Outside of Ontario and Quebec, it looks as if the first wave of the COVID-19 pandemic is nearly over. Deaths have slowed and politicians have promised to re-open the economy. Even inside the two provincial hotspots, where infections and deaths continue to rise, premiers François Legault and Doug Ford are working on plans to give businesses a way to operate.
While the first wave may be over in some parts of Canada, the second wave has already started, seeded by infection rates rapidly taking over factories.
In British Columbia, a province that has managed to flatten and lower its curve, there are several ongoing outbreaks at food processing plants and in resource extraction. As of May 4, the province had more than 2,200 COVID-19 cases. Of those cases, there were almost 100 tied to three poultry processing facilities in Coquitlam, the Fraser Valley and Vancouver. There were also more than 130 cases at the Mission Institution prison. (The total number of cases in the province has since risen to more than 2,300).
B.C.’s Public Health Officer Bonnie Henry also linked a new outbreak to workers who travel to the tar sands project in Kearl Lake in Alberta, 70 kilometres north of Fort McMurray, for work. She has asked those workers to self-isolate when they return to B.C. in between their shifts. Imperial Oil, the owner of the tar sands operation, has said they’re working with Alberta Public health to test the entire workforce, putting out a special alert claiming, “We are taking this situation very seriously.”
Alberta has seen outbreaks across various industries, which threaten to be the engine of the next phase of the illness. The meatpacking industry has been hit especially hard, with outbreaks at three facilities leading to at least two worker deaths: one at JBS Meatpacking in Brooks and one at Cargill in High River. The Cargill outbreak alone has directly and indirectly infected more than 1,500 people.
A poll conducted by the workers’ union United Food and Commercial Workers Local 401 found that 85 per cent of the workers are afraid to return to their jobs. Despite their fears, Cargill opened the plant on May 4.
In addition to the workers who have died at JBS and Cargill, there have been other non-healthcare worker deaths: at least 10 taxi and limo drivers at Pearson Airport, one at a Real Canadian Superstore location in Oshawa, Ont., and a worker at the Lac des Iles mine outside of Thunder Bay.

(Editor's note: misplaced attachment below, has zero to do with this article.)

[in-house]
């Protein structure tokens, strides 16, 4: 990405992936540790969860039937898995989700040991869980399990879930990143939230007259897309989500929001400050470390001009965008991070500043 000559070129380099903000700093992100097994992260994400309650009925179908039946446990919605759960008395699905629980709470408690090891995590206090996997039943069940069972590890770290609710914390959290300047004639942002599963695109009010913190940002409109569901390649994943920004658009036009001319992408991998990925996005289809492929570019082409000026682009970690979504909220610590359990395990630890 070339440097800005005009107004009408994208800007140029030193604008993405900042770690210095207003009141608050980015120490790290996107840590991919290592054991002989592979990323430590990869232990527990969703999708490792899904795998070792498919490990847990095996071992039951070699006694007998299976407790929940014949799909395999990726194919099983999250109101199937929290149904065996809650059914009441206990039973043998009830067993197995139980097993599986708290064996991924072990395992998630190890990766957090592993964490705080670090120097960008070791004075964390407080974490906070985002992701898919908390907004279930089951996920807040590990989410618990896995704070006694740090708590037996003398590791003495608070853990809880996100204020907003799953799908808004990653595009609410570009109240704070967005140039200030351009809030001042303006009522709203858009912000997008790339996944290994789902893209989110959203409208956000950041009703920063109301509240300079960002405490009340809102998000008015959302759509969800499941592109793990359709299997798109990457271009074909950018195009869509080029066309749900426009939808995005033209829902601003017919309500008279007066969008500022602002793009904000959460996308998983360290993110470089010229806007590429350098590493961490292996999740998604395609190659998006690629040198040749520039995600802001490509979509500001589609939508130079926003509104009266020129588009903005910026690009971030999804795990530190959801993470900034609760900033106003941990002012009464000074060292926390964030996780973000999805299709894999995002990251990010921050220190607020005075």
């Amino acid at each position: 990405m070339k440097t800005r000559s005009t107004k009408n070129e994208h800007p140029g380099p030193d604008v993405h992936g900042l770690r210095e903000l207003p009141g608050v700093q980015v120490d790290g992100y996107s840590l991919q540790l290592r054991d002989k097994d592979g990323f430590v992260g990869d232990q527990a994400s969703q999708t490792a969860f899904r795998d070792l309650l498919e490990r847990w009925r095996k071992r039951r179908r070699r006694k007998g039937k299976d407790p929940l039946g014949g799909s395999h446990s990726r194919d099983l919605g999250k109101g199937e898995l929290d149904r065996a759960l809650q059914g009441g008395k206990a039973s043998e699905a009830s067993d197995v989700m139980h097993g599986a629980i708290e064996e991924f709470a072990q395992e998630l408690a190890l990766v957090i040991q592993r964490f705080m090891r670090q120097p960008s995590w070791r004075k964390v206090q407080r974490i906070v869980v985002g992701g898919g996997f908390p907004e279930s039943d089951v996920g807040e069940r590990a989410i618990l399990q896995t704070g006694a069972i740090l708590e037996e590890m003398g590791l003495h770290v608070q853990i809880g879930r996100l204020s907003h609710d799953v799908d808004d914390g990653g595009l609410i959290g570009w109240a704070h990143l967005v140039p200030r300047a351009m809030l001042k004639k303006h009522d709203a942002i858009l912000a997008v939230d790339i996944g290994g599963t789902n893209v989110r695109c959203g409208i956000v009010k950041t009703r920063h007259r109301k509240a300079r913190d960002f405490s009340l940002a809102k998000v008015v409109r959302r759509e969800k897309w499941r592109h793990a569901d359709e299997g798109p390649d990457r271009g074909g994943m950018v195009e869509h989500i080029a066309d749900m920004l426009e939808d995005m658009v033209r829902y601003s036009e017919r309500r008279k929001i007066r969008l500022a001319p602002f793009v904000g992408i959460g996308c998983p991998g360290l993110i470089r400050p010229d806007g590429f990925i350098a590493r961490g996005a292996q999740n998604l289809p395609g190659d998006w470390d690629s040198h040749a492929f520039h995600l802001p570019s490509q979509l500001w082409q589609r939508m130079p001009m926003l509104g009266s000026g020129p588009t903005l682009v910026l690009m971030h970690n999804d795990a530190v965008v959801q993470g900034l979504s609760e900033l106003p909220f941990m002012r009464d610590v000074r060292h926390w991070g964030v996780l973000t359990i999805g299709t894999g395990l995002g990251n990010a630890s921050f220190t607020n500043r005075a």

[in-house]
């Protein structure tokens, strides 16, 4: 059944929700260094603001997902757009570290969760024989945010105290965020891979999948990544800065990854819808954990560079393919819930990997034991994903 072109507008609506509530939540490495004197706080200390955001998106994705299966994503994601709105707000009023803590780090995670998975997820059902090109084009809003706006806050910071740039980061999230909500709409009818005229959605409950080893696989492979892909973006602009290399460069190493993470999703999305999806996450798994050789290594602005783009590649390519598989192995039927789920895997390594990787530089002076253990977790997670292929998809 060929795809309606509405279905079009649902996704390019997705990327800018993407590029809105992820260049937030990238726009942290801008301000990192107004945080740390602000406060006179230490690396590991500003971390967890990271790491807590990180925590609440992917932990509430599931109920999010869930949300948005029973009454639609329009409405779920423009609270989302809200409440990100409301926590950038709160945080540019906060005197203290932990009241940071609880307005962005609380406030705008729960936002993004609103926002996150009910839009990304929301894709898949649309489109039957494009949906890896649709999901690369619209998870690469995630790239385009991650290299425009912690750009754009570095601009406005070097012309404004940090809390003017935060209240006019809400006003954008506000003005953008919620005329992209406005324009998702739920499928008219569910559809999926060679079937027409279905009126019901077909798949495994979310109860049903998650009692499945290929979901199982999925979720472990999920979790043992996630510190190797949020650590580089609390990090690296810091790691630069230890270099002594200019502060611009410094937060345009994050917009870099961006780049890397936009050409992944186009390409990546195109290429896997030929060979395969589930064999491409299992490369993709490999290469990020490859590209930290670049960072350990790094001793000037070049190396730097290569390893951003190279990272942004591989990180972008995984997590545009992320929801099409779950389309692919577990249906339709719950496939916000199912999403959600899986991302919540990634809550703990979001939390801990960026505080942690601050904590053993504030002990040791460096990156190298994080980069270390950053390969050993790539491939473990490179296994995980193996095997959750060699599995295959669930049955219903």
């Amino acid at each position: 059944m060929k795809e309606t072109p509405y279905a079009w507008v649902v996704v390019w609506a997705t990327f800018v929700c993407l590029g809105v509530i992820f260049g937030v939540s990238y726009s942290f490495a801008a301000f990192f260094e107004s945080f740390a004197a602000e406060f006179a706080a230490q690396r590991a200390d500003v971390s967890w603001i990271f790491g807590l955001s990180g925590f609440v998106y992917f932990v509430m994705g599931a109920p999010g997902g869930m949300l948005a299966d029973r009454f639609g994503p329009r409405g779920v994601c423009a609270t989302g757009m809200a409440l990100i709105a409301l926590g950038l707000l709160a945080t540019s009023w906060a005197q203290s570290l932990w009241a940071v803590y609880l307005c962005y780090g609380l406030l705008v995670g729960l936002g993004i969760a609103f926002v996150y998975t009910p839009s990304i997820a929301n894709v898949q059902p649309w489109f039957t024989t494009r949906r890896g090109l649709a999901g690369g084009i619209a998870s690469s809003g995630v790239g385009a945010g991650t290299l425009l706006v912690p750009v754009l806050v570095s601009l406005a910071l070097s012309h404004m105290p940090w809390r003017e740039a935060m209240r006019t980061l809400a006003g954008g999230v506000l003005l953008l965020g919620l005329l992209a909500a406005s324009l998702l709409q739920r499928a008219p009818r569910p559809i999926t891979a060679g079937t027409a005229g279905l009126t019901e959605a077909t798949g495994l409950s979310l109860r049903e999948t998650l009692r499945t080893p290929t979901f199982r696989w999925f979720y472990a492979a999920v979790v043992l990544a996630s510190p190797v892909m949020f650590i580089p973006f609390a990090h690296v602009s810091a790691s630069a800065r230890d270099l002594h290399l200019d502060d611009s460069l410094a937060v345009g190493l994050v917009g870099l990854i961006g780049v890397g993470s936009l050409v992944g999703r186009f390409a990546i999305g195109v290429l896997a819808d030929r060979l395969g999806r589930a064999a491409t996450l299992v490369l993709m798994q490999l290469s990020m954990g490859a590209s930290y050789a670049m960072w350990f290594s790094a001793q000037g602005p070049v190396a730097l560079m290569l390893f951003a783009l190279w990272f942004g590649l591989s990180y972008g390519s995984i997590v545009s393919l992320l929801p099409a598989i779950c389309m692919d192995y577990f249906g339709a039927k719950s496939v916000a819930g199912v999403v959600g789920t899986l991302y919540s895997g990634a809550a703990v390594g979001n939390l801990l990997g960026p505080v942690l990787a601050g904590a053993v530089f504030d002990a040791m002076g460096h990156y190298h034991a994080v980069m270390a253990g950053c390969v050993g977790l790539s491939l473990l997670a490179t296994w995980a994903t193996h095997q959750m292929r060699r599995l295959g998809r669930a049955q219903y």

Migrant agricultural workers are also becoming infected with COVID-19 after arriving in Canada, with outbreaks impacting more than 80 across southwestern Ontario.
COVID-19 has been a complete disaster in long-term care, but the next crisis will be related to the worksite, where vulnerable workers who are low waged, racialized or temporary foreign workers will be at the whim of their bosses’ ability to control the spread.
These workers might be on sites where they’ve been given adequate personal protective equipment (PPE). They might speak enough English to raise a health and safety concern to their boss. They might be given barracks where they have separate rooms. But in absence of being mandated to ensure social distancing is possible, the responsibility is left to the owners alone.
This is setting up a potentially disastrous situation, where our collective capacity to control COVID-19 is based solely on the benevolence and care of an employer.
The problem, of course, is that employers aren’t more likely to be benevolent during a pandemic than any other time. Already, Amazon has been accused of hiding employee cases within its Brampton facility, news that only broke thanks to an anonymous whistleblower who told Global News. Relying on employers to contain the disease is dangerous.
It’s this lax approach to private companies that has helped fuel the crisis in long-term care. The companies who operate these homes should have had protocol in place to limit the spread of infectious diseases. But cost-saving measures, such as putting several residents together in the same room, outsourcing food production and delivery, and underpaying staff such that they needed to work at multiple homes, all played a role in why COVID-19 spread so fast.
The meatpacking industry, a place where cleanliness is key and workers regularly wear PPE to avoid infecting meat, has still been unable to curb the virus. In the United States, more than 20 workers have died in this industry. The industry’s reliance on workers to perform under grueling conditions and for low wages makes them a tinderbox for COVID-19 infection, all so that we can have cheap hamburgers.
Every action we take, or fail to take, now will have a direct result on the infection and death rates of the next two weeks. Rather than rush to open the economy, our politicians need to take what these infections are telling us seriously: We need to stop the exploitation of low-waged, racialized workers, and use this moment to change the way our economy works.